On February 27, 2008, the United States Court of International Trade (USCIT) granted the Department of Labor's motion for voluntary remand for further investigation in Former Employees of Medtronic, Inc. v. United States, Court No. 07-362.
The worker-filed petition for Trade Adjustment Assistance (TAA) and Alternative Trade Adjustment Assistance (ATAA), dated June 14, 2007, alleged that the subject workers produced “medical stents” and that the subject firm shifted production to a foreign country. Petitioners did not identify the foreign country to which production shifted.
On July 19, 2007, the Department of Labor (Department) issued a negative determination regarding eligibility to apply for TAA/ATAA for workers and former workers of Medtronic, Inc., Start Printed Page 22174Cardiovascular Division, Santa Rosa, California (the subject firm). The initial investigation revealed that the subject workers produced cardiovascular stents and that, during the relevant period, the subject firm did not import cardiovascular stents and did not shift production to a foreign firm. A survey of the subject firm's major declining domestic customers was not conducted because the subject firm sold its stents to an affiliated, foreign facility. The Department's Notice of negative determination was published in the Federal Register on August 2, 2007 (72 FR 42436).
In the request for reconsideration, dated August 7, 2007, the petitioning workers alleged that production “was indeed shifted to a foreign country, Ireland, based on the information we received from” the subject firm. The Department issued a Notice of Affirmative Determination Regarding Application for Reconsideration on August 16, 2007. The Notice was published in the Federal Register on August 27, 2007 (72 FR 49026).
On September 11, 2007, the Department issued a negative determination on reconsideration stating that Section (a)(2)(B) of the Trade Act of 1974, as amended, was not met. The negative determination was based on the Department's findings that, while the subject firm did shift cardiovascular stent production to Ireland, as alleged, Ireland does not have a free trade agreement with the United States and is not named as a beneficiary country under the Andean Trade Preference Act, the African Growth and Opportunity Act or the Caribbean Basin Economic Recovery Act, and that, following the shift of production, the subject firm did not import or plan to import articles like or directly competitive with those produced at the subject firm. The Department's Notice of negative determination on reconsideration was published in the Federal Register on September 21, 2007 (72 FR 54074).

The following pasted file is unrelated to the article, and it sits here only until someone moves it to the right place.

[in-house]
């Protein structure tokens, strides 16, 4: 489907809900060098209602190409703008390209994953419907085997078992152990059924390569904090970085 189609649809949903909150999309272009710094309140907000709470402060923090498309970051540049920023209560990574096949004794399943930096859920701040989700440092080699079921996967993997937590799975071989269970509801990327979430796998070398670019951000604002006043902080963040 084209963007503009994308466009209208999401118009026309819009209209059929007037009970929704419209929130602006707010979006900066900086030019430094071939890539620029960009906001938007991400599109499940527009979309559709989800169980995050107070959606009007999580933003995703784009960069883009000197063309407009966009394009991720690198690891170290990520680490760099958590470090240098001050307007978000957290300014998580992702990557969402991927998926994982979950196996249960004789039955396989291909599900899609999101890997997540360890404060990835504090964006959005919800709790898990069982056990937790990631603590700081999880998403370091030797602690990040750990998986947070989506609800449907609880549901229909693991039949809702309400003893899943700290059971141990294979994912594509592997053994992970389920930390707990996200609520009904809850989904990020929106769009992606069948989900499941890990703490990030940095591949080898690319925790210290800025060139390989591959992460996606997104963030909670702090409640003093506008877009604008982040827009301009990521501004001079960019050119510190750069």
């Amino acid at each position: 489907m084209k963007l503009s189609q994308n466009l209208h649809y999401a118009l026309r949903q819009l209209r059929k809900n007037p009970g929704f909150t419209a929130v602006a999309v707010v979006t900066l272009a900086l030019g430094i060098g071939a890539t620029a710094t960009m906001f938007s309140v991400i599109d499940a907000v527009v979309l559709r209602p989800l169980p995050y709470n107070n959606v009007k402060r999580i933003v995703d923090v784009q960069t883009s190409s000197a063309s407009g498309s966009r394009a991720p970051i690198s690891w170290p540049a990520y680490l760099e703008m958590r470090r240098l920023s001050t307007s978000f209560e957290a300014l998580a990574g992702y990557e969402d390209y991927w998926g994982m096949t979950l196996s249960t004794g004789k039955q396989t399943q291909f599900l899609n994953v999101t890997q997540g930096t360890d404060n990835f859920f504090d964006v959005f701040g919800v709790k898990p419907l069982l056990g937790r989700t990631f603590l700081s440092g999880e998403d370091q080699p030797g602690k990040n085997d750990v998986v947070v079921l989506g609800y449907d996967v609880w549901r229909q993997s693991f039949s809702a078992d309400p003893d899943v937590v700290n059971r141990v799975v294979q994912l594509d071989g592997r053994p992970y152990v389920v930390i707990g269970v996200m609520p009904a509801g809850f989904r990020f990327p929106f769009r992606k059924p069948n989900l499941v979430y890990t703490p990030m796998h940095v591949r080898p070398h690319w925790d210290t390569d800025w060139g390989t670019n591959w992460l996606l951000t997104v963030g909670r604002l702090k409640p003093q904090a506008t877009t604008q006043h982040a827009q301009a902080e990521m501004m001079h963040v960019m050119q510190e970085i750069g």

In their complaint to the USCIT, dated October 3, 2007, the Plaintiffs made the same allegation they made in the request for reconsideration—that production shifted to Ireland—and two new allegations—that production shifted to Mexico and that the subject firm shifted production to a foreign country and will import stents like or directly competitive with those produced at the subject firm (“Medtronic's is awaiting FDA approval of their Drug Eluding Stents (DES) * * * the DES will be made available to the medical markets in the United States”).
In order to be certified under Section (a)(2)(B) of the Trade Act of 1974, as amended, the Department must determine that the following was satisfied:
A. A significant number or proportion of the workers in such workers' firm, or an appropriate subdivision of the firm, have become totally or partially separated, or are threatened to become totally or partially separated; and
B. There has been a shift in production by such workers' firm or subdivision to a foreign country of articles like or directly competitive with articles which are produced by such firm or subdivision; and
C. One of the following must be satisfied:
1. The country to which the workers' firm has shifted production of the articles is a party to a free trade agreement with the United States; or
2. The country to which the workers' firm has shifted production of the articles is a beneficiary country under the Andean Trade Preference Act, African Growth and Opportunity Act, or the Caribbean Basin Economic Recovery Act; or
3. There has been or is likely to be an increase in imports of articles that are like or directly competitive with articles which are or were produced by such firm or subdivision.